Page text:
Secondary structures formed by some trinucleotide repeats. (A) CAG, CTG, and CCG hairpins formed by an odd number of repeat units. Bases making no pairing within the stem are colored. (B) CAG, CTG, and CCG hairpins formed by an even number of repeat units. Bases making no pairing within the stem are colored. (C) Triple helice formed by (GAA)n repeats. Watson-Crick pairings are shown by double lines, and Hogsteen pairings are shown by single lines (314). (D) Tetraplex structure formed by (CCG)n repeats. Cytosines and cytosine bonds are shown in red.
FIG. 6.
FIG. 6.
Effect of mutants of the replication fork on microsatellite instability. The budding yeast replication fork is schematized. The Mcm DNA helicase opens the double helix to allow leading- and lagging-strand synthesis. The DNA Pol α-primase complex is believed to initiate replication by synthesis of a short RNA primer on both DNA strands. It is then replaced by the more processive Pol δ (on lagging stand) or Pol ɛ (on leading strand) associated with PCNA, the clamp processivity factor, loaded by the Rfc complex (“clamp loader”). Okazaki fragments on the lagging strand are subsequently processed by several enzymes, namely, the RNase H complex, Rad27, and Dna2, before ligation with the preceding Okazaki fragment is catalyzed by Cdc9. The mismatch repair complex scans newly synthesized DNA in order to check for replication errors. Single-stranded DNA is covered by the SSB complex Rpa. Note that PCNA also interacts with Cdc9 and Mlh1, in addition to proteins represented here. The trinucleotide repeat orientation represented here corresponds to the CTG orientation (or orientation II), in which CTGs are located on the lagging-strand template. Each box details the increase of microsatellite instability for each of the replication fork mutants tested over the wild-type level. Data were compiled from references given in the text.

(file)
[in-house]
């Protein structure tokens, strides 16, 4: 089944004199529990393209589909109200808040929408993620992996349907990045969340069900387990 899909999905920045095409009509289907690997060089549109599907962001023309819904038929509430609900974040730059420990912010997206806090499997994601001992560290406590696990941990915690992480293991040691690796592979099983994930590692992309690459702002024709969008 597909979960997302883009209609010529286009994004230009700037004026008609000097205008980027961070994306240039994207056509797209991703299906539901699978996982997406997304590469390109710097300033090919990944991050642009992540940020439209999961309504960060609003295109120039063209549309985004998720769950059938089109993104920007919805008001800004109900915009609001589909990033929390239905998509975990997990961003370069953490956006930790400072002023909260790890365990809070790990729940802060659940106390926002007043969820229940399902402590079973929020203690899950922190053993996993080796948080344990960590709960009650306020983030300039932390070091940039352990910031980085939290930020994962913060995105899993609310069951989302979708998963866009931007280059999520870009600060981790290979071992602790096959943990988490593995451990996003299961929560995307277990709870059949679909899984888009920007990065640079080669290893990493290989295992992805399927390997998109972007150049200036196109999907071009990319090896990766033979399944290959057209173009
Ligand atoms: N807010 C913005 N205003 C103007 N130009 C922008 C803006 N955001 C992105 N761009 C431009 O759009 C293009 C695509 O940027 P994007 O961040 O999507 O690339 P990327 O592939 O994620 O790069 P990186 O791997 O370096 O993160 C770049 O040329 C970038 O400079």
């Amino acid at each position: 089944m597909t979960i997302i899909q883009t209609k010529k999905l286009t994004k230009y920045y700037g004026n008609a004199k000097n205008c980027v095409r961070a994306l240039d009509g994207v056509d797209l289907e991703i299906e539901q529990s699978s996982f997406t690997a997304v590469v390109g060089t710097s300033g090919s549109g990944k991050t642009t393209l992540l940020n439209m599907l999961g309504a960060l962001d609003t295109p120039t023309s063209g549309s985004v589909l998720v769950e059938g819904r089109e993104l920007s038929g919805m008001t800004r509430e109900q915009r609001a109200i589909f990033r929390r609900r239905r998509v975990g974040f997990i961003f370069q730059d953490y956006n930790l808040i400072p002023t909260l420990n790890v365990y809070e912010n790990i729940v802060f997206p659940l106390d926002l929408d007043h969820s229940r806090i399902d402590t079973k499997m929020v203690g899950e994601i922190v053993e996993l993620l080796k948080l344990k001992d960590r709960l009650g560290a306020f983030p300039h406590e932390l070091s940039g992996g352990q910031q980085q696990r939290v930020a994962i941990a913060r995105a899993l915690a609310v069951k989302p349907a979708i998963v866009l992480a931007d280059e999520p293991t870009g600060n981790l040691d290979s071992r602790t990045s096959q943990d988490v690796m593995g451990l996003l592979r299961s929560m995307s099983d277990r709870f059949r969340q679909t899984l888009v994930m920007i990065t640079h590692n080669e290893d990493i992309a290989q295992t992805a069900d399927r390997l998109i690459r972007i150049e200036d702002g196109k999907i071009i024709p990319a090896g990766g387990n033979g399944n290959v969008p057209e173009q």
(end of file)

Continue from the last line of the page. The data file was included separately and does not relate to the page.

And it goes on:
FIG. 7.
FIG. 7.